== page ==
Turn right over the bridge in Sixt, following signs for the Cascade du Rouget and carry on up past the waterfall until the road ends at Le Lignon. Park here, or as close as you can get, as it gets very busy in Summer and at weekends.
The entire walk is within the Sixt-Passy National Nature Reserve, which covers some 9,000 ha ranging in elevation from 900 m up to more than 3,000m. The diversity of the environment within the reserve means it supports a wide variety of fauna and flora and even on this relatively short walk it's possible to see bearded vultures, chamois, marmottes, and bouquetin (ibex).
The route climbs steadily through the woods for the first 30 minutes or so towards the waterfalls of Sauffaz and Pleureuse.
At the crossroads follow the path to the right for the GR96 towards the 'Refuge de Sales'. After a little more uphill the path soon reaches a stunning, wide, hidden wide flat valley called the Clos de Sales.
Cross the Torrent de Sales river via the footbridge and follow the path up the rocky Pas de Sales, passing the Sales and Trainant waterfalls at the far end of the valley.
Just before the refuge you'll reach a cross and a chapel. The walk ends at the refuge where refreshments, including wonderful homemade myrtille (bilberry) juice, are available in summer. It takes 2 – 2.5 hours to get to the refuge from Le Lignon and it's a height gain of just under 700m..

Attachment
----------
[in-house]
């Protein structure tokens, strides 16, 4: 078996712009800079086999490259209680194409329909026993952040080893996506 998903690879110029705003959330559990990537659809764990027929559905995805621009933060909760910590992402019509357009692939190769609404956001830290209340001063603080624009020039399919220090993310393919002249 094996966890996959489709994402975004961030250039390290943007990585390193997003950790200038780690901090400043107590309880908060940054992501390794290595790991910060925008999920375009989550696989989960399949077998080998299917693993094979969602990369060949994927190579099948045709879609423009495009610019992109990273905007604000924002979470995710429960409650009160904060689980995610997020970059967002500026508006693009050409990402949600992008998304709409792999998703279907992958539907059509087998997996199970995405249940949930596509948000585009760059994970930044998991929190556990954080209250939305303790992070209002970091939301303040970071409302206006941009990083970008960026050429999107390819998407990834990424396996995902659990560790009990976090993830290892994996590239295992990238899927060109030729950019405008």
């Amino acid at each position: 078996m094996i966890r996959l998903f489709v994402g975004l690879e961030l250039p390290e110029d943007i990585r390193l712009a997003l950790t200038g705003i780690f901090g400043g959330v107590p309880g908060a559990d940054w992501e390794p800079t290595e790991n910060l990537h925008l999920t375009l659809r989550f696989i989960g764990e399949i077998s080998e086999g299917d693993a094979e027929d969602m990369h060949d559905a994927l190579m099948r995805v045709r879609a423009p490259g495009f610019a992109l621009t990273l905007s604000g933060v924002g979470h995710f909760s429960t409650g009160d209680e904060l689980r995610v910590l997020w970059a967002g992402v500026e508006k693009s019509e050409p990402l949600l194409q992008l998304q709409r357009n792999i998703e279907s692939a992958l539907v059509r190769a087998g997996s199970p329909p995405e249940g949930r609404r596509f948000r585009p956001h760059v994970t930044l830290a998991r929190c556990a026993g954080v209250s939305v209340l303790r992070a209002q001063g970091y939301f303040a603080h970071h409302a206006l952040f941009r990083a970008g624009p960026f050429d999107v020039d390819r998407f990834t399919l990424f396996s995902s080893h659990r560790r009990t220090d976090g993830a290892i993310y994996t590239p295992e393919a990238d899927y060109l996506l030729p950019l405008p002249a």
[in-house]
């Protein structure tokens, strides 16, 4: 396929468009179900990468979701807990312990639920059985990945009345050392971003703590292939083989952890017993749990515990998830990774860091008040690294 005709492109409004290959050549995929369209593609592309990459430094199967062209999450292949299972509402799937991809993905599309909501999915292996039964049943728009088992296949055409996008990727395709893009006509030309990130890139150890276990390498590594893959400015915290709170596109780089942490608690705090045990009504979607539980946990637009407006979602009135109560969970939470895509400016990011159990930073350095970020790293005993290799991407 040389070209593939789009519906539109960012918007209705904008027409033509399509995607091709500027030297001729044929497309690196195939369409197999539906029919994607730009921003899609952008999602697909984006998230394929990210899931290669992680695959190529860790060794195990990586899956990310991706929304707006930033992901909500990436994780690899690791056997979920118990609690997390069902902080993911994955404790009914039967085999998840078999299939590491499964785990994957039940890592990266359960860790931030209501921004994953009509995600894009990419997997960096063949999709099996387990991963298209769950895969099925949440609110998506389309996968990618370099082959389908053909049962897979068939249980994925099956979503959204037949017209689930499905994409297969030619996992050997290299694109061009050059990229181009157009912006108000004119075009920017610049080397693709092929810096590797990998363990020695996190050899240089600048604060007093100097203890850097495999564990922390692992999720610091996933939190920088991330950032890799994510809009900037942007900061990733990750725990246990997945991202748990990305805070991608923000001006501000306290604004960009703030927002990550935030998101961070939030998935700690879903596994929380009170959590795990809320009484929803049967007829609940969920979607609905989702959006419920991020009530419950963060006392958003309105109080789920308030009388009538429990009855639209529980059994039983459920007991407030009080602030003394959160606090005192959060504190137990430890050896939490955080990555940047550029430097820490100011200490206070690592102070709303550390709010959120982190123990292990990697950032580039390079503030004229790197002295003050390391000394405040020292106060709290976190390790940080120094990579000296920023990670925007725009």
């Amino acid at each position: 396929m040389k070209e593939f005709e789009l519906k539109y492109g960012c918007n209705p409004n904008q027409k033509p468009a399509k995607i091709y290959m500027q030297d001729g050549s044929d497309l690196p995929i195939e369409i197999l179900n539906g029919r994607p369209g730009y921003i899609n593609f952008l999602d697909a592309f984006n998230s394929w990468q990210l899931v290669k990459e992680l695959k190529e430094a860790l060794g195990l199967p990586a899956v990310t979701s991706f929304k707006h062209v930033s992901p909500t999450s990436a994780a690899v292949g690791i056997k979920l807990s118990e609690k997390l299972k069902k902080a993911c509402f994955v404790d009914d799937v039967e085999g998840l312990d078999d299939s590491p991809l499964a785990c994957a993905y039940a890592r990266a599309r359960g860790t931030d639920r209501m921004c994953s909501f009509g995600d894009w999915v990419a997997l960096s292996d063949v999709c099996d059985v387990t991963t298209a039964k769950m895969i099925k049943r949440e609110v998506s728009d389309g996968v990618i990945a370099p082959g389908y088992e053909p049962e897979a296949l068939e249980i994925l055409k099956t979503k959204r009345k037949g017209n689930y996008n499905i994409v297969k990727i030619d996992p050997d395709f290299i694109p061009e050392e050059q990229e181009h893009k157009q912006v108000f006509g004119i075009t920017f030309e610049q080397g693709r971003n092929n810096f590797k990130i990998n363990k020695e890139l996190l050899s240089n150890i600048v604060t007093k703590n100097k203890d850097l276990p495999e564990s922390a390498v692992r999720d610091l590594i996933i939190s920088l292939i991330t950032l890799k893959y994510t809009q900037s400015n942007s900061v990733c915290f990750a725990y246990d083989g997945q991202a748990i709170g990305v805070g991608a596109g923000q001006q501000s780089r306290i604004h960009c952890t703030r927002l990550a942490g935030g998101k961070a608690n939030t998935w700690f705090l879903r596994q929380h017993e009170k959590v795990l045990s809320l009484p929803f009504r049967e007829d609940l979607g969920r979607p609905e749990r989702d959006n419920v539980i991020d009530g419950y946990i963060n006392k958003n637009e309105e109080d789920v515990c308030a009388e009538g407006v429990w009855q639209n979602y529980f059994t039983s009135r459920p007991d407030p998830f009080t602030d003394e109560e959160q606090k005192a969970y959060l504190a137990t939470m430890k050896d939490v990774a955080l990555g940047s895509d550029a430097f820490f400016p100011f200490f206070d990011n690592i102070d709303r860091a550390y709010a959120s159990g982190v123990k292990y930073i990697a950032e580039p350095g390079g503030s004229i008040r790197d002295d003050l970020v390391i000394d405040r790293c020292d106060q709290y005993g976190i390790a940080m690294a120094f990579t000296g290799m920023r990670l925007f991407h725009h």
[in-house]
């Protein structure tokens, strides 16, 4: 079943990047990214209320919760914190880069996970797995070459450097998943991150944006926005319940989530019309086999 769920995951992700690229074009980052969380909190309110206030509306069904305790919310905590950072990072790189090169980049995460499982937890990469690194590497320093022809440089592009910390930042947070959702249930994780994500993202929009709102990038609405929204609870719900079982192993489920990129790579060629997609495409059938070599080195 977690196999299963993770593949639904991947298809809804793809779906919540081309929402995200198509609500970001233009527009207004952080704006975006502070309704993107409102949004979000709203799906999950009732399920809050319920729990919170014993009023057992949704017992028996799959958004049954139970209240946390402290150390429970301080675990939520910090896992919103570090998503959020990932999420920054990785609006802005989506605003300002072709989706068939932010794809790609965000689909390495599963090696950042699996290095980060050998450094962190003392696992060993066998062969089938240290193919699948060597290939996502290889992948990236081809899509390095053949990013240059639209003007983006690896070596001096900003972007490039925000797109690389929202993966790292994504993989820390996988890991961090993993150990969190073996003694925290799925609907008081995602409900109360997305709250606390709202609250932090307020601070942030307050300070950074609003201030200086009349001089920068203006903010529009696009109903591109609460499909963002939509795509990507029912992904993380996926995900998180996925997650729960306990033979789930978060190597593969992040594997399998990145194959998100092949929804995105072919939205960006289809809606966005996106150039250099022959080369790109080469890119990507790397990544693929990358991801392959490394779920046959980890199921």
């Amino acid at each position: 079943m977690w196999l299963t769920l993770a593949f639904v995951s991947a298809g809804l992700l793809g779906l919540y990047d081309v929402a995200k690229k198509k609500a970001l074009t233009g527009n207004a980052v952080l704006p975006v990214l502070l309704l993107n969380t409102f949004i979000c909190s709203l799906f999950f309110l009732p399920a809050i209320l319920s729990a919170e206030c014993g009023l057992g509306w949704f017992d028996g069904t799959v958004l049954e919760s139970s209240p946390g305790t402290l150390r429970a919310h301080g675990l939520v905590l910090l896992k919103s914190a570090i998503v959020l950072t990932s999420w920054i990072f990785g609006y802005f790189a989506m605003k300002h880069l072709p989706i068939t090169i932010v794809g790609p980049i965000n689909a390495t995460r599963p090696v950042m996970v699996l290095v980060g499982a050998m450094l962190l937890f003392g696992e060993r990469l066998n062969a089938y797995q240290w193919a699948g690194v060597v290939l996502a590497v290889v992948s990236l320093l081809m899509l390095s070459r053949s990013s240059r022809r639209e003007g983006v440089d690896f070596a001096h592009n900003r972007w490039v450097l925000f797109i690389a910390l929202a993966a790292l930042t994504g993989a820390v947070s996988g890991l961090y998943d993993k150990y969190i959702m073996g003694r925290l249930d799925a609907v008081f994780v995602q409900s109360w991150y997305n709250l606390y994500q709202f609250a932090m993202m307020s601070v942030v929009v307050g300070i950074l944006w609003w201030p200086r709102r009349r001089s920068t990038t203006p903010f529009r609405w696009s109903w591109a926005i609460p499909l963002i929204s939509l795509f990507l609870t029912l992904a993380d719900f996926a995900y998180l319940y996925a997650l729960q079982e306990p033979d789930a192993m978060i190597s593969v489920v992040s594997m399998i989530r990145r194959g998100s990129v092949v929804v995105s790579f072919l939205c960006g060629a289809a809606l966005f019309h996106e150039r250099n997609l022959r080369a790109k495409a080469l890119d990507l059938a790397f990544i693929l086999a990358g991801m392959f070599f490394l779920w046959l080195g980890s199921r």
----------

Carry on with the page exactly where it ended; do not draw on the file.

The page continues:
The pastures at Sales are the oldest in the valley. The remains of a chapel probably built in around 1207 can be seen just to the left of the existing chapel which dates from 1630. In the early 1800s these summer pastures supported around 100 chalets and 500 animals. There's more information on the history of the pastures in the guidebook "Walks and treks in the haut-Giffre valley".
Note that there is quite often considerable snow (névés) towards the top of the valley in late Spring / early Summer meaning it’s not possible to get as far as the refuge (which opens in June).
However, the Clos de Sales valley that you walk through en route is stunning – we call it the land that time forgot – and well worth the trip itself – it’s about 1 hour to the start of the valley.
Retrace your steps to return via the same route, perhaps stopping at Le Lignon on the way home for refreshments.